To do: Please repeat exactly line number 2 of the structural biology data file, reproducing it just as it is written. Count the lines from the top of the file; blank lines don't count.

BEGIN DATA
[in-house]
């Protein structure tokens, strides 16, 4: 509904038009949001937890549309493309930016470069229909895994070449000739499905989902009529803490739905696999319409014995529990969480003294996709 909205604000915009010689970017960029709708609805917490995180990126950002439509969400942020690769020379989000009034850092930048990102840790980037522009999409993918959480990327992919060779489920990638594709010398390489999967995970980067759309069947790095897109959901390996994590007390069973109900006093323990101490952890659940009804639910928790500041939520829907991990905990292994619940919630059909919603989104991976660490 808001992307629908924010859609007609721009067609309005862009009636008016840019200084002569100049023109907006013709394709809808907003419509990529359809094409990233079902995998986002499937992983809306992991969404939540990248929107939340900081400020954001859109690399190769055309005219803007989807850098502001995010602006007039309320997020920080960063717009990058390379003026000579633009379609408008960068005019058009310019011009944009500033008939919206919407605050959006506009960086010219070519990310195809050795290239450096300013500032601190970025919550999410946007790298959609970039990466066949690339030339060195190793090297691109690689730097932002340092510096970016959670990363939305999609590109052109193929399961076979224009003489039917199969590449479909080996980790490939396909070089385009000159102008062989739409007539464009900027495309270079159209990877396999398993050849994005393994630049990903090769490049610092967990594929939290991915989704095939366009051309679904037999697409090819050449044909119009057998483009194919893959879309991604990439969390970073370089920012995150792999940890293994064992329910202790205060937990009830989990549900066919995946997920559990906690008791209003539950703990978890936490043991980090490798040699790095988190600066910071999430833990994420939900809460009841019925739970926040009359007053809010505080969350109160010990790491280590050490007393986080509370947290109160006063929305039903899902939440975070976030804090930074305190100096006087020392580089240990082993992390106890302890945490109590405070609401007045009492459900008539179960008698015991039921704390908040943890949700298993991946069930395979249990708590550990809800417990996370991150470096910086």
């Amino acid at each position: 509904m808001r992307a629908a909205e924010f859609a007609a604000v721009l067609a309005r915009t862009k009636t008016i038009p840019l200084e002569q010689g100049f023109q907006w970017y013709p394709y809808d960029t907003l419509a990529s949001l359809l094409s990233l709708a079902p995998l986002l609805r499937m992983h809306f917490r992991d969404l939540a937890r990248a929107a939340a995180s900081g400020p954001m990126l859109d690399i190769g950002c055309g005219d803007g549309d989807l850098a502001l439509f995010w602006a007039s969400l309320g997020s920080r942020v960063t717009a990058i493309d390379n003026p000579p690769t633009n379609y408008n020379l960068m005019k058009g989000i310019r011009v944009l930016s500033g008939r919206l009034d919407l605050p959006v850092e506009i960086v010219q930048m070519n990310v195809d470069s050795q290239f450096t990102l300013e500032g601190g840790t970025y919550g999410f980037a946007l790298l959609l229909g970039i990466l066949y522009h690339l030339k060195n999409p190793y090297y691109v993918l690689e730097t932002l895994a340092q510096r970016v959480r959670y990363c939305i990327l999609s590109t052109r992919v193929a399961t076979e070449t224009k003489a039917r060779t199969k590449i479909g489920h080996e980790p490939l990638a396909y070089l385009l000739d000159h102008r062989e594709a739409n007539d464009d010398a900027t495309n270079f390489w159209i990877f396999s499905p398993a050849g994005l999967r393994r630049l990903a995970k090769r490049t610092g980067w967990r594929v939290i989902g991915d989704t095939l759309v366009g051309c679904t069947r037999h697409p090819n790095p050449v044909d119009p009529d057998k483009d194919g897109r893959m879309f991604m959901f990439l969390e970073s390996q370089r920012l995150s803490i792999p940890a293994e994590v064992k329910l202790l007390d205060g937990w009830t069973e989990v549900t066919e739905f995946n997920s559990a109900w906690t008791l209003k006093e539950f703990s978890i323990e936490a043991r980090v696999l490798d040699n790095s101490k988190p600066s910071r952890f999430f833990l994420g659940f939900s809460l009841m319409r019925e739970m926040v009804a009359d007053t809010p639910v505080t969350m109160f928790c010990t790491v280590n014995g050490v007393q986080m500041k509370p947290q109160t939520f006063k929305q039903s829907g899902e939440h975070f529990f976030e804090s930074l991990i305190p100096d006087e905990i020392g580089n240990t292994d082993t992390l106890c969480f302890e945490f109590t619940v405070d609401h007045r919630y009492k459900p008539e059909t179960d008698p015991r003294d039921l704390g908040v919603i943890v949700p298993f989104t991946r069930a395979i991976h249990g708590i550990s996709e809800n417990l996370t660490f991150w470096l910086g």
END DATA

């Protein structure tokens, strides 16, 4: 509904038009949001937890549309493309930016470069229909895994070449000739499905989902009529803490739905696999319409014995529990969480003294996709 909205604000915009010689970017960029709708609805917490995180990126950002439509969400942020690769020379989000009034850092930048990102840790980037522009999409993918959480990327992919060779489920990638594709010398390489999967995970980067759309069947790095897109959901390996994590007390069973109900006093323990101490952890659940009804639910928790500041939520829907991990905990292994619940919630059909919603989104991976660490 808001992307629908924010859609007609721009067609309005862009009636008016840019200084002569100049023109907006013709394709809808907003419509990529359809094409990233079902995998986002499937992983809306992991969404939540990248929107939340900081400020954001859109690399190769055309005219803007989807850098502001995010602006007039309320997020920080960063717009990058390379003026000579633009379609408008960068005019058009310019011009944009500033008939919206919407605050959006506009960086010219070519990310195809050795290239450096300013500032601190970025919550999410946007790298959609970039990466066949690339030339060195190793090297691109690689730097932002340092510096970016959670990363939305999609590109052109193929399961076979224009003489039917199969590449479909080996980790490939396909070089385009000159102008062989739409007539464009900027495309270079159209990877396999398993050849994005393994630049990903090769490049610092967990594929939290991915989704095939366009051309679904037999697409090819050449044909119009057998483009194919893959879309991604990439969390970073370089920012995150792999940890293994064992329910202790205060937990009830989990549900066919995946997920559990906690008791209003539950703990978890936490043991980090490798040699790095988190600066910071999430833990994420939900809460009841019925739970926040009359007053809010505080969350109160010990790491280590050490007393986080509370947290109160006063929305039903899902939440975070976030804090930074305190100096006087020392580089240990082993992390106890302890945490109590405070609401007045009492459900008539179960008698015991039921704390908040943890949700298993991946069930395979249990708590550990809800417990996370991150470096910086």